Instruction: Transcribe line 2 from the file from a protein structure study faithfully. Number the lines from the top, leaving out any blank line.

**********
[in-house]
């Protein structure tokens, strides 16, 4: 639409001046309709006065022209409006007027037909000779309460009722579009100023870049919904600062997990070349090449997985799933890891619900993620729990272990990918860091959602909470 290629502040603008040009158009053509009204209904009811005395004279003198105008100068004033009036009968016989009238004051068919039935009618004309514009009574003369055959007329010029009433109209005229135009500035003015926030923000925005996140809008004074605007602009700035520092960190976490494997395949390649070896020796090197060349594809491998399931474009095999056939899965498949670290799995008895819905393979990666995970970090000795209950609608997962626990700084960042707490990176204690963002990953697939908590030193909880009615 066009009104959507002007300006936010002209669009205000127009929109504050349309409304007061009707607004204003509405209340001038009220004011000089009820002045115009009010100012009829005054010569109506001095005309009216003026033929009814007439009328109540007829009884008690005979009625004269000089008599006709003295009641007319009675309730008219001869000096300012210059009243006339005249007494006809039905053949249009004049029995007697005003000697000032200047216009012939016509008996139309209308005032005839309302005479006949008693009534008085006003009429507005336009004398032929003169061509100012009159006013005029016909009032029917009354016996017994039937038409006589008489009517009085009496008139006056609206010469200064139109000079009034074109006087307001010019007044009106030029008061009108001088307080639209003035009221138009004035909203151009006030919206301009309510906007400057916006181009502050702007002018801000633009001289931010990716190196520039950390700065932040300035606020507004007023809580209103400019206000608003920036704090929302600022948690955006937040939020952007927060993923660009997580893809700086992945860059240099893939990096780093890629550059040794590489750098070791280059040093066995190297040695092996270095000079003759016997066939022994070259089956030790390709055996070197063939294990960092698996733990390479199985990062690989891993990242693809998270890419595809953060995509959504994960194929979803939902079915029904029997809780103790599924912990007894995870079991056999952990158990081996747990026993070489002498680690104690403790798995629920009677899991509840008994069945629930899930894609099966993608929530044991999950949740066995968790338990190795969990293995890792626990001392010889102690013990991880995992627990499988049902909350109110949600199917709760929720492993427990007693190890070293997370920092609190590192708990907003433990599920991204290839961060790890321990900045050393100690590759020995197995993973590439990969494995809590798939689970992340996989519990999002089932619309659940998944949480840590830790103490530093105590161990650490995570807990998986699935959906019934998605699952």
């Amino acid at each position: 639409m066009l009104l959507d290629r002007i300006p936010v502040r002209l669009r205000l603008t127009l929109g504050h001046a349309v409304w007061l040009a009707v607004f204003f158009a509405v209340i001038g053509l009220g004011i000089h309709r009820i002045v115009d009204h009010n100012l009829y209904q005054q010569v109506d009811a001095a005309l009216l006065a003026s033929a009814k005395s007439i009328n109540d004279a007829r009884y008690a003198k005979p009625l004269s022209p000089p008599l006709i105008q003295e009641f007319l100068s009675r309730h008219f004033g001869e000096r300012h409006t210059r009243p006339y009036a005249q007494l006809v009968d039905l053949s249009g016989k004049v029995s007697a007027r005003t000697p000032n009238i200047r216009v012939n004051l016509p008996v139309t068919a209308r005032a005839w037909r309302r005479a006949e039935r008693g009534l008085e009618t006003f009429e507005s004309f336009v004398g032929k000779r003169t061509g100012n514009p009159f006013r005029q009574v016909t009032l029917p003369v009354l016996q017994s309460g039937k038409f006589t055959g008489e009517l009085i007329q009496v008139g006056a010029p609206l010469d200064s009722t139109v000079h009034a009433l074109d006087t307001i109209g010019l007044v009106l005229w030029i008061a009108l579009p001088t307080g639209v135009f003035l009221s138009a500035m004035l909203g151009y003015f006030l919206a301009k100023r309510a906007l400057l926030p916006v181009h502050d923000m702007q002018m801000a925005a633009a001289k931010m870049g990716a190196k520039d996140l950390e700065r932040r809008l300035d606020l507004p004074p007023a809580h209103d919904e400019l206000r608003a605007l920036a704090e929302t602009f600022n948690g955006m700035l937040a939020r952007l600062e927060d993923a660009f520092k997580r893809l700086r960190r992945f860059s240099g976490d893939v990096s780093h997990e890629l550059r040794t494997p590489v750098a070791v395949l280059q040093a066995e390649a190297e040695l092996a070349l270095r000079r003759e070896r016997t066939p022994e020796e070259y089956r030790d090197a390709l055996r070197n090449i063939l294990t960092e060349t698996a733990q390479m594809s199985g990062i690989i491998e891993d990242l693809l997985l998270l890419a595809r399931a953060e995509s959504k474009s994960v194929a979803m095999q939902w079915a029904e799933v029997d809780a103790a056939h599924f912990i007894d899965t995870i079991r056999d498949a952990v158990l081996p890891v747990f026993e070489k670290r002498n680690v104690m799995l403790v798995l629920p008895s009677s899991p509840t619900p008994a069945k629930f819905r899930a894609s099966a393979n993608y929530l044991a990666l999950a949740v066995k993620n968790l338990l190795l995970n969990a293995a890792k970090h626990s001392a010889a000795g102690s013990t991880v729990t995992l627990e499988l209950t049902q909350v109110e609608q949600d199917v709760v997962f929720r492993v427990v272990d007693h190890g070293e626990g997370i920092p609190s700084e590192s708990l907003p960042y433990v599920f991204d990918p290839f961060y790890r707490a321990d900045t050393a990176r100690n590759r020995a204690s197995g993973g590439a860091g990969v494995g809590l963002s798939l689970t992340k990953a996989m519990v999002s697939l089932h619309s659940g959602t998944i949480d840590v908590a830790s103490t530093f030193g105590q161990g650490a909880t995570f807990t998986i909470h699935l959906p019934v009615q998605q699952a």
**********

């Protein structure tokens, strides 16, 4: 639409001046309709006065022209409006007027037909000779309460009722579009100023870049919904600062997990070349090449997985799933890891619900993620729990272990990918860091959602909470 290629502040603008040009158009053509009204209904009811005395004279003198105008100068004033009036009968016989009238004051068919039935009618004309514009009574003369055959007329010029009433109209005229135009500035003015926030923000925005996140809008004074605007602009700035520092960190976490494997395949390649070896020796090197060349594809491998399931474009095999056939899965498949670290799995008895819905393979990666995970970090000795209950609608997962626990700084960042707490990176204690963002990953697939908590030193909880009615 066009009104959507002007300006936010002209669009205000127009929109504050349309409304007061009707607004204003509405209340001038009220004011000089009820002045115009009010100012009829005054010569109506001095005309009216003026033929009814007439009328109540007829009884008690005979009625004269000089008599006709003295009641007319009675309730008219001869000096300012210059009243006339005249007494006809039905053949249009004049029995007697005003000697000032200047216009012939016509008996139309209308005032005839309302005479006949008693009534008085006003009429507005336009004398032929003169061509100012009159006013005029016909009032029917009354016996017994039937038409006589008489009517009085009496008139006056609206010469200064139109000079009034074109006087307001010019007044009106030029008061009108001088307080639209003035009221138009004035909203151009006030919206301009309510906007400057916006181009502050702007002018801000633009001289931010990716190196520039950390700065932040300035606020507004007023809580209103400019206000608003920036704090929302600022948690955006937040939020952007927060993923660009997580893809700086992945860059240099893939990096780093890629550059040794590489750098070791280059040093066995190297040695092996270095000079003759016997066939022994070259089956030790390709055996070197063939294990960092698996733990390479199985990062690989891993990242693809998270890419595809953060995509959504994960194929979803939902079915029904029997809780103790599924912990007894995870079991056999952990158990081996747990026993070489002498680690104690403790798995629920009677899991509840008994069945629930899930894609099966993608929530044991999950949740066995968790338990190795969990293995890792626990001392010889102690013990991880995992627990499988049902909350109110949600199917709760929720492993427990007693190890070293997370920092609190590192708990907003433990599920991204290839961060790890321990900045050393100690590759020995197995993973590439990969494995809590798939689970992340996989519990999002089932619309659940998944949480840590830790103490530093105590161990650490995570807990998986699935959906019934998605699952």